If you intend to have just screen particles you can transform a point right into screen space as others have mentioned, with a projection you can set the verts straight onto the nearface of the bounding frustum....

BoundingFrustum frustum = new BoundingFrustum( ViewMatrix*ProjectionMatrix );
Vector3 [] NearFaceverts = frustum.GetCorners();
Particle[i].Vert[0] = NearFaceverts[0];
...

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Yes I could position the verts in the shader, but I have been trying to keep the same shader and pipeline as everything else. But it's looking like I'll have to special case it. Might as well do hardware instancing while I'm at it.

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the easiest way is to simply feed in the inverse view matrix of the camera, but strip out the final row (or column, depending on hand-ness) and fill the xyz pos entries with zero (as we'll be throwing in the particle's position in there in the vertex shader).

I do transformation per vertex in my game. I have a special vertex structure where I store the particle's xyz position, and also feed in color, y rotation value, scale value etc.. I don't use hardware instancing but I simply add each particle to the same vertex buffer with 0,0 to 1,1 coords and use my vertex shader do the rest

my vertex shader looks like this

BillboardParticle_VS_INPUT BillboardParticleFast_VS(BillboardParticleFast_VS_INPUT Input)
{
BillboardParticle_VS_INPUT Output;

float4x4 BillboardMatrix = (float4x4)g_IdentityMatrix;
float4x4 TranslationMatrix = (float4x4)g_InverseViewMatrix;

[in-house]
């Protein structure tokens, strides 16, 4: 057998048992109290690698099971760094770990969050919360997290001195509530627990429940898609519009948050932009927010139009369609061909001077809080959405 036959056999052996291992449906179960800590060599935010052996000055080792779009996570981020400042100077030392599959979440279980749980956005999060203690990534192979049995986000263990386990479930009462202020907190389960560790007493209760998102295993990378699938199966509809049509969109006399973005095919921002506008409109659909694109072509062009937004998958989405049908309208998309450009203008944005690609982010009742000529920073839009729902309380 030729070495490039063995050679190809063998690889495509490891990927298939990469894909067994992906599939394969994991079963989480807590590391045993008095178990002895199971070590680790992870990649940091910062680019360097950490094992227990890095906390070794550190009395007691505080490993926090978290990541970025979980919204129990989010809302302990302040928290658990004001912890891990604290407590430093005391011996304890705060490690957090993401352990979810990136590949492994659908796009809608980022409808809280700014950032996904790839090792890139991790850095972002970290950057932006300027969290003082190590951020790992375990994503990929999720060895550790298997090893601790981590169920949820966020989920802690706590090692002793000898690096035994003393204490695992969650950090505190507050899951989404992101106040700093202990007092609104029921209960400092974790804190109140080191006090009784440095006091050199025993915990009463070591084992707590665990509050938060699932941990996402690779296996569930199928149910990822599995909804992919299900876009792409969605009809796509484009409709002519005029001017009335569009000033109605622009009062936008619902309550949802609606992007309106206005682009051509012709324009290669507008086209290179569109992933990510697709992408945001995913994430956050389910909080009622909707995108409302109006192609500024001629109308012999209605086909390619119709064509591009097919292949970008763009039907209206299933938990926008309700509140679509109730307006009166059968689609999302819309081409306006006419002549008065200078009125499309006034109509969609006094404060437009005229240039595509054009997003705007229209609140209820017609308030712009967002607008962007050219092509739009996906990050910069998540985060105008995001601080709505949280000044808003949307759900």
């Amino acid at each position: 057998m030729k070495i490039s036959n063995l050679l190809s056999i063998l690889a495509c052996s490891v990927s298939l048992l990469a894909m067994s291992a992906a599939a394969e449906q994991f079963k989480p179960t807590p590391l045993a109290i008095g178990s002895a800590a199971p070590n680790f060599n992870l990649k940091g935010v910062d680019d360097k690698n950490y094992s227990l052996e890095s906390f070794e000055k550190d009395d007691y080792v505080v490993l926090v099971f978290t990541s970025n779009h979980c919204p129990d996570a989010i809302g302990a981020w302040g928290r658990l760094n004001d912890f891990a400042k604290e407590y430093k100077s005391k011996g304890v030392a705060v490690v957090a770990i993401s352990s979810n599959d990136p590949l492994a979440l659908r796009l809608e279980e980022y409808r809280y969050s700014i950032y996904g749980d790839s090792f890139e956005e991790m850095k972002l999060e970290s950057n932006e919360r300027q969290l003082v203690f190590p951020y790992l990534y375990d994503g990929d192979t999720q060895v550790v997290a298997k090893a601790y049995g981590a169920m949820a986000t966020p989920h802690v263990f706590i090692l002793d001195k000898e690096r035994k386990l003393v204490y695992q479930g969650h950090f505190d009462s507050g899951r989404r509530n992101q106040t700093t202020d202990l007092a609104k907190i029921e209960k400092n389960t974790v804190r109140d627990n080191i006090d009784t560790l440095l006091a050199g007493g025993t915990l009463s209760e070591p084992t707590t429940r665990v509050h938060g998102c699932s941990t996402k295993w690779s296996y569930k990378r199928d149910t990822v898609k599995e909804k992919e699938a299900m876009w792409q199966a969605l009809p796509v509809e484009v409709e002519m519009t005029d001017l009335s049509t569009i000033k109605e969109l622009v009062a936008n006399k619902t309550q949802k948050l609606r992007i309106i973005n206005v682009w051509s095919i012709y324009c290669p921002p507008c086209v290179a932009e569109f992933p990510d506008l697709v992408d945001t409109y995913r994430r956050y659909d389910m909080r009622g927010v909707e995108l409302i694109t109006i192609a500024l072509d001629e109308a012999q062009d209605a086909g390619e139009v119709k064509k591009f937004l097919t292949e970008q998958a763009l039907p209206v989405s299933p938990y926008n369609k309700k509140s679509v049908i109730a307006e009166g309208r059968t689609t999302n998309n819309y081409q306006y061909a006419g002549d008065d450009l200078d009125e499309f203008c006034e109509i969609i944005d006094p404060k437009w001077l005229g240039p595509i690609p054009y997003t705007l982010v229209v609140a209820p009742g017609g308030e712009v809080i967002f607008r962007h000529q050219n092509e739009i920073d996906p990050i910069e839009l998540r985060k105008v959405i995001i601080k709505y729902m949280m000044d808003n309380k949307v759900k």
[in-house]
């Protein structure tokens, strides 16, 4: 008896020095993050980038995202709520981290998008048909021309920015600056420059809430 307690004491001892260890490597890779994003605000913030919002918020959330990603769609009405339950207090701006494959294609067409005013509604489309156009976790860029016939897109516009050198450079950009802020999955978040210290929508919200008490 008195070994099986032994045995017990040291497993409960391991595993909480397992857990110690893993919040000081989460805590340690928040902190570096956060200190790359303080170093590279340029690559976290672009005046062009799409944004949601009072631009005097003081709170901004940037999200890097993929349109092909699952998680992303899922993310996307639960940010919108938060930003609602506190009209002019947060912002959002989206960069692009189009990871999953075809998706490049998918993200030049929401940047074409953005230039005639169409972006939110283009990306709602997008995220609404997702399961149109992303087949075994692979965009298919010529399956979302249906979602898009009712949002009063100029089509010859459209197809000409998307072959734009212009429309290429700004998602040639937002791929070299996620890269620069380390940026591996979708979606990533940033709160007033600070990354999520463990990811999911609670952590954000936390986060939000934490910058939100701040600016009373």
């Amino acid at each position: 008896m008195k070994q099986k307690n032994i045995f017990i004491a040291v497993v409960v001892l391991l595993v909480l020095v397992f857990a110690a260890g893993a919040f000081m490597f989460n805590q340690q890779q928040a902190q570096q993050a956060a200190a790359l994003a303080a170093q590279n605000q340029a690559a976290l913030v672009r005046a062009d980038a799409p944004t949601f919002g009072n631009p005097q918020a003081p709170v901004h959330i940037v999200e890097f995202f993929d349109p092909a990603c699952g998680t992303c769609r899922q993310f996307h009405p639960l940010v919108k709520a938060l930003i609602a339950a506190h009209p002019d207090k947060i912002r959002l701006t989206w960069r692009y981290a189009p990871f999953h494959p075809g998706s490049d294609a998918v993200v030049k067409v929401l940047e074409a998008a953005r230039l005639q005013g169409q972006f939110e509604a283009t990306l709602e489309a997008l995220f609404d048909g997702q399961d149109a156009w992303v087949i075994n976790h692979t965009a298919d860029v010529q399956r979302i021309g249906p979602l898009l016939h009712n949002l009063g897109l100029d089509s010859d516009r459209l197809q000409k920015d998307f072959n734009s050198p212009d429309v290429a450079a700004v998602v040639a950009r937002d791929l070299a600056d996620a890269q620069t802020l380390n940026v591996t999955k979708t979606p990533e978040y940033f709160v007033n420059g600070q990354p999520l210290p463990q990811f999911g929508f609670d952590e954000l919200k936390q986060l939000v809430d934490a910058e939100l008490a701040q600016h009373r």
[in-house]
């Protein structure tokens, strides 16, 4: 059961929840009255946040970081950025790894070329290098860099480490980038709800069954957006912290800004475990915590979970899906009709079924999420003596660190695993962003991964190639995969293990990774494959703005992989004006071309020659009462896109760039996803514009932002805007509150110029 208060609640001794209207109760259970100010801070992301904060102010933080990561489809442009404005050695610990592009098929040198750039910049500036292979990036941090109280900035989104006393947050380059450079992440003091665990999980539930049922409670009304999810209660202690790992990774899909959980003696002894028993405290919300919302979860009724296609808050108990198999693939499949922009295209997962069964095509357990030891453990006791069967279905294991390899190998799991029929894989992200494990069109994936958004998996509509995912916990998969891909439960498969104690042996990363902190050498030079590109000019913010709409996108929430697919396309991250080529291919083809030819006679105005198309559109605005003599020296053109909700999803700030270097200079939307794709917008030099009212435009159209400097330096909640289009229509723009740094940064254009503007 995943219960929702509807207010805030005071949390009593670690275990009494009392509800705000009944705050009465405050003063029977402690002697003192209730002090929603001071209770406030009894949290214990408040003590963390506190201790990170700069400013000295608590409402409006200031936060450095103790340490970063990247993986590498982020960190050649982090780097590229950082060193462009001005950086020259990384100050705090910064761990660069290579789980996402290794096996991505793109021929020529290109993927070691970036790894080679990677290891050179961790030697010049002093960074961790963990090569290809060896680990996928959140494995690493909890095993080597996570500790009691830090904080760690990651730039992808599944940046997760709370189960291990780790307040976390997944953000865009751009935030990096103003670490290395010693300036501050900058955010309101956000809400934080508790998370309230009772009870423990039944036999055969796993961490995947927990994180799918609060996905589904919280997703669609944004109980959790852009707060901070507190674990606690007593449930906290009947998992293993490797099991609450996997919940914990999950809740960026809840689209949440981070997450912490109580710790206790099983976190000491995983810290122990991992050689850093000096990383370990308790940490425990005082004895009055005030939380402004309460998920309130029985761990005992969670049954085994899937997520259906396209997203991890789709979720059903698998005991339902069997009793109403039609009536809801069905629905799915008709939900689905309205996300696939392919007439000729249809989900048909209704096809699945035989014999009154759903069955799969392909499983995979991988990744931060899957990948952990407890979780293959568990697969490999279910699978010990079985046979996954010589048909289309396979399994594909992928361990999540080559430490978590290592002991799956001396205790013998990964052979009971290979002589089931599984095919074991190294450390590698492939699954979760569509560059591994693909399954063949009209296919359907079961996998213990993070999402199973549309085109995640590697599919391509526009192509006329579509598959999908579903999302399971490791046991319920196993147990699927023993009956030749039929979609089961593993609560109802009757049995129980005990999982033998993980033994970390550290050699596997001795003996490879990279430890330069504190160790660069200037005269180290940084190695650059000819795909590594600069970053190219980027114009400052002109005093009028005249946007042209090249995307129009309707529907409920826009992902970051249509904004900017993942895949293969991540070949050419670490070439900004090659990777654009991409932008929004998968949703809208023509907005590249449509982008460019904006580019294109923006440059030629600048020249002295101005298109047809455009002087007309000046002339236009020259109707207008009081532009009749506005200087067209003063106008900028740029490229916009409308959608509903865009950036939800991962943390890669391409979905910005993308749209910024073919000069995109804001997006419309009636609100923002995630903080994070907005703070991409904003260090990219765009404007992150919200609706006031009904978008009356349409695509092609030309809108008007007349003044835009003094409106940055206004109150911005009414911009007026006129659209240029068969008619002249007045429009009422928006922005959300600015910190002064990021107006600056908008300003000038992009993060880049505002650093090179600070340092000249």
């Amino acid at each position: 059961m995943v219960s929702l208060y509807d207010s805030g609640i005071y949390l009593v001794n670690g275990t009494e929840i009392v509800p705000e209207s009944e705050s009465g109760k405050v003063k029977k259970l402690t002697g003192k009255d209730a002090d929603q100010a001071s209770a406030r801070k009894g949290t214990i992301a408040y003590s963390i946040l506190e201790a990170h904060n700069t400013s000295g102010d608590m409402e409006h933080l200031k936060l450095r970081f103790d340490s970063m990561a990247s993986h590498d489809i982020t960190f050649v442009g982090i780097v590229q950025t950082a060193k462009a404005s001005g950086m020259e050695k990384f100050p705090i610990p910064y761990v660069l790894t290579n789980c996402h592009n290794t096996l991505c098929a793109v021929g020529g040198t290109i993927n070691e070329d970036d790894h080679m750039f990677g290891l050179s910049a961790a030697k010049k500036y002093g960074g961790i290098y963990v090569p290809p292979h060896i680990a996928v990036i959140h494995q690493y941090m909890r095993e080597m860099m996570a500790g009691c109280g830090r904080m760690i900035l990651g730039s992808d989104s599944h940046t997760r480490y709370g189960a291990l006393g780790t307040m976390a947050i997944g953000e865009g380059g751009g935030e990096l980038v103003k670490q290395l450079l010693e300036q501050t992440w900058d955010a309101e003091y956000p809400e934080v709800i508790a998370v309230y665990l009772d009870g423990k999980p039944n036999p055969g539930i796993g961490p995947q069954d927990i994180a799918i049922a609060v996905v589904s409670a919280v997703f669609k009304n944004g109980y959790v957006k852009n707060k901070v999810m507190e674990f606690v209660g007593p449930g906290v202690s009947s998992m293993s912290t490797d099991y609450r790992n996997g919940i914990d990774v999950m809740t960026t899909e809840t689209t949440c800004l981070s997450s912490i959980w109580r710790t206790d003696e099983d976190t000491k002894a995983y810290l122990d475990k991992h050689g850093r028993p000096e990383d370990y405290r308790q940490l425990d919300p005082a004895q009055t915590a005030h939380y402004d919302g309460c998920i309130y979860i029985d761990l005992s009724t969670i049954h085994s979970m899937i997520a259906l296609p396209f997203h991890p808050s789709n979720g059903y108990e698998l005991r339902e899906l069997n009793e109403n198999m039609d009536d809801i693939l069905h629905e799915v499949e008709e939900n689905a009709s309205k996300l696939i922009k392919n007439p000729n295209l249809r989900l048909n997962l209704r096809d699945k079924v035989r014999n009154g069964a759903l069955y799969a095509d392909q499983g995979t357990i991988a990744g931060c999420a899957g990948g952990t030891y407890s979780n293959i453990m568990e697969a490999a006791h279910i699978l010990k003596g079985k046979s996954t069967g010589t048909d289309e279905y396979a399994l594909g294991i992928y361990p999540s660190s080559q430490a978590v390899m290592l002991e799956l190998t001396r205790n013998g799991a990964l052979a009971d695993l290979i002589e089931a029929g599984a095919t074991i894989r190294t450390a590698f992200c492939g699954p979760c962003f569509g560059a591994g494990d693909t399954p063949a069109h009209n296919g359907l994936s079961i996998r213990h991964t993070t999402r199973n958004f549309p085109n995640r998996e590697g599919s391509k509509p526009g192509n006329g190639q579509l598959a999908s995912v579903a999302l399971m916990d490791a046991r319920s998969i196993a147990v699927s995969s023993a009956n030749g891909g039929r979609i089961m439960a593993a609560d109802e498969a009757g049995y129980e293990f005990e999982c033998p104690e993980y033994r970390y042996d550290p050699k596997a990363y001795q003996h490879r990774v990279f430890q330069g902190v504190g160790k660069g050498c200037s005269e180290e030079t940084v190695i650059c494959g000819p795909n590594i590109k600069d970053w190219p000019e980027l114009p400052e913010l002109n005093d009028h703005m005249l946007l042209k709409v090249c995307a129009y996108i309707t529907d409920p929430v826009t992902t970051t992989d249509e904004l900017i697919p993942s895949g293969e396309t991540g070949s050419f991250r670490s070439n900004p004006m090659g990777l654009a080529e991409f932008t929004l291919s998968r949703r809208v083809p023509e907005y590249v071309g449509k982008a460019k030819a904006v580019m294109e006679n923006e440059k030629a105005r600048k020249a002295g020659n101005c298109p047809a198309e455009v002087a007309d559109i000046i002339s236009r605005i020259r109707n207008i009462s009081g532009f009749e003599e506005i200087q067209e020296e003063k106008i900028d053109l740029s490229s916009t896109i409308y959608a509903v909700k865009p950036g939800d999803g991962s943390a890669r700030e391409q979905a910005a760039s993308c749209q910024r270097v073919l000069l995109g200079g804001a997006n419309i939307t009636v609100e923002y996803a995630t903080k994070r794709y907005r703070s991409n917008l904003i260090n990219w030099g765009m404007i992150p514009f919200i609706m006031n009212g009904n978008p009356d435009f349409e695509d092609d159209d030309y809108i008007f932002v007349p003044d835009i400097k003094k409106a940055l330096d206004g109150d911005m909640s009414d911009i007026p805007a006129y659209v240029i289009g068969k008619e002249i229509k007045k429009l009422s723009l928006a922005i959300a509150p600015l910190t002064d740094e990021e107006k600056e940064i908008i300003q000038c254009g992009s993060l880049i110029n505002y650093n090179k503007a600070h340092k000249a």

float4x4 ScaleMatrix = (float4x4)g_IdentityMatrix;
float4x4 RotationMatrix = (float4x4)g_IdentityMatrix;

// Build rotation matrix around Y axis
RotationMatrix[0][0] = cos(Input.Angle);
RotationMatrix[0][2] = -sin(Input.Angle);
RotationMatrix[2][0] = sin(Input.Angle);
RotationMatrix[2][2] = cos(Input.Angle);

// create Scale Matrix
ScaleMatrix[0][0] = Input.Scale;
ScaleMatrix[1][1] = Input.Scale;
ScaleMatrix[2][2] = Input.Scale;
ScaleMatrix[3][3] = 1.0f;

// Create billboard Matrix
BillboardMatrix = mul(TranslationMatrix,RotationMatrix);
BillboardMatrix = mul(ScaleMatrix,BillboardMatrix);

// force position in
BillboardMatrix[3][0] = Input.PartPos[0];
BillboardMatrix[3][1] = Input.PartPos[1];
BillboardMatrix[3][2] = Input.PartPos[2];
BillboardMatrix[3][3] = 1.0f;

// build final worldview projection matrix
float4x4 ViewProjMatrix = mul(g_ViewMatrix,g_PerspectiveMatrix);
float4x4 WorldViewProjMatrix = mul(BillboardMatrix,ViewProjMatrix);

// translate and output vertex data
Output.Pos = mul(Input.Pos,WorldViewProjMatrix);
Output.UV = Input.UV;

//20 wide spritesheet, modify uvs
Output.UV.x *= (1.0f/20.0f);
Output.UV.x+= (Input.TexSlot * (1.0f / 20.0f));

Output.Color = Input.Color;

return Output;
}


it looks pretty insane but its pretty quick (saying that, I'm pretty sure some shader pros can get it a lot slicker). The downside is that I can't use the same dynamic vertex buffer for particles that I use for my scene, but it isn't really that much of a big deal.

Edit: and yes, this requires one DrawIndexedPrimitive call to render all particles of a particular blend group.

[Edited by - DensitY on February 18, 2010 10:50:00 PM]